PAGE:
Record the angle and distance from your location to several permanent landmarks. Road intersections, property markers, and building foundation corners are good. Porta-potties are not. You never know a city bus could suffer mechanical failure and run into the porta-potty and your spatial reference is gone.

 

Remember, someone should be able to locate the areas that you are writing about while relying solely on your notes.

 

<strong>Add some interpretations</strong>

Thinking about what you are excavating helps you catch details that support (or refute) your working hypotheses. 

 

 

While not every interpretation will be correct, hypotheses will prompt you to record details that support your model and prompt you to change the interpretation when you encounter something that doesn’t fit.

 

<strong>Make your notes clear and make copies</strong>

Once you are in from the field, give your notes a once over. Annotate them in a different color pen so the stages at which the notes were places on the paper can be differentiated. Make copies or scans of your field books so a bus with mechanical problems doesn’t burst into flames and destroy your only copy.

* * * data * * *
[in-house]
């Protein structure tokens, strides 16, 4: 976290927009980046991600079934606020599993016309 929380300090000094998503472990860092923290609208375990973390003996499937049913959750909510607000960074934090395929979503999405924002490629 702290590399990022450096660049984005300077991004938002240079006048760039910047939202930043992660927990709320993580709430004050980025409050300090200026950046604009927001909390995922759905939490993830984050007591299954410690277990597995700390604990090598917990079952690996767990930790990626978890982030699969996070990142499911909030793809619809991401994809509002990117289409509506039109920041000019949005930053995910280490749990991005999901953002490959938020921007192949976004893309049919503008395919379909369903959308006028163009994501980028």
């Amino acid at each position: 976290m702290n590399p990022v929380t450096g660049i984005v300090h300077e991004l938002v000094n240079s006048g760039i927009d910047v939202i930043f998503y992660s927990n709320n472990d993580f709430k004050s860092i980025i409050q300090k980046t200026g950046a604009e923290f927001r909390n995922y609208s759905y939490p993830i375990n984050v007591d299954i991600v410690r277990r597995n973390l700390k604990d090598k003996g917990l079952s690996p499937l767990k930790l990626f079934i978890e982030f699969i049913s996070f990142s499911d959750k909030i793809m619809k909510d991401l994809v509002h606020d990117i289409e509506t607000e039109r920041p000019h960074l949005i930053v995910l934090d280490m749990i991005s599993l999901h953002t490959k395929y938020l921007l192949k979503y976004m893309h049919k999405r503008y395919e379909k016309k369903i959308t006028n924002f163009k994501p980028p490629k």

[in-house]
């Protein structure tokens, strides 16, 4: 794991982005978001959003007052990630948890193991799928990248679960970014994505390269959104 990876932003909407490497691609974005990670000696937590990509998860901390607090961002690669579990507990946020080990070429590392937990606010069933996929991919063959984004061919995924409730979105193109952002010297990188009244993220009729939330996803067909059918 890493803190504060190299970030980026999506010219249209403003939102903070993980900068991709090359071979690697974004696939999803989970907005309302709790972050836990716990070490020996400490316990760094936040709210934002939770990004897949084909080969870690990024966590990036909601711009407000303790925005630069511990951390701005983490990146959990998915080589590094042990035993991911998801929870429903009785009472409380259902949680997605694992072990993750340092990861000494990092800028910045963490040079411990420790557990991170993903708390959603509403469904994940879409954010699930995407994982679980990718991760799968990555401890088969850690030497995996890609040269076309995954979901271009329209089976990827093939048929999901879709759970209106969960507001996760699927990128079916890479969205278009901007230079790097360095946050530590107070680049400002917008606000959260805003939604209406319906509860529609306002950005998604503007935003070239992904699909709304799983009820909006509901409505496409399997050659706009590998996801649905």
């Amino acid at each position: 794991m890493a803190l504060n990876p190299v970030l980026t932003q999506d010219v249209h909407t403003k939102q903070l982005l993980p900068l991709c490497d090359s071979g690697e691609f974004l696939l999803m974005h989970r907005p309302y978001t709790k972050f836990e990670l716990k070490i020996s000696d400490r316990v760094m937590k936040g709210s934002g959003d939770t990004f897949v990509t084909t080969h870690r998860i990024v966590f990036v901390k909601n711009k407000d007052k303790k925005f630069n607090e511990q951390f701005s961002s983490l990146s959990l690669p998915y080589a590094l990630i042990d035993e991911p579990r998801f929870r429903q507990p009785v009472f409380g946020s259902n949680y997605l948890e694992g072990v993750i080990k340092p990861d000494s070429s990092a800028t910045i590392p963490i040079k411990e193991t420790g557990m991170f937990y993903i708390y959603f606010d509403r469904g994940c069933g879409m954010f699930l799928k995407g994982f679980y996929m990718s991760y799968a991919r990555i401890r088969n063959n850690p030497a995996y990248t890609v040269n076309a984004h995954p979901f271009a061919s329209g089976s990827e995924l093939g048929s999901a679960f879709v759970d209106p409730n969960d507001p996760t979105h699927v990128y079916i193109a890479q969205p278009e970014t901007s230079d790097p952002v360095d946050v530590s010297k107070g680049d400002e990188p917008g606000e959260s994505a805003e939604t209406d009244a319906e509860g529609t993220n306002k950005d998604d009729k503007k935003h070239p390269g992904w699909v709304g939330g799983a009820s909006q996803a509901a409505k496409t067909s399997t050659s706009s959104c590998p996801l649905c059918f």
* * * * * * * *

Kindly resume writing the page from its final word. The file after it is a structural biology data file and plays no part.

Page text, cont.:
Notes are a serious matter, they are often the only record of an intact archaeological deposit. While they don’t have to be works of art, they do need to be clear and accurately reflect what you excavated. 

 

If others can’t understand what you worked on, then what makes you different than a looter?

 

 

P29

Problems arise when the same grid datum is not used for subsequent visits to the same site. In this case different grids were used on different sides of a road that passes through a site.

Fortunately, this was a quick fix as the geophysical anomalies tested by these units and trenches were the result of natural processes.

"… every book, any book, holds the promise of all others, both mechanically and intellectually… Every text is a combination of the twenty-four letters of the alphabet… For that reason an infinite combination of these letters would give us a complete library of every conceivable book past, present, and future: 'the meticulous history of the future, the autobiographies of the archangels… the true account of your own death…" — Alberto Manuel in "With Borges"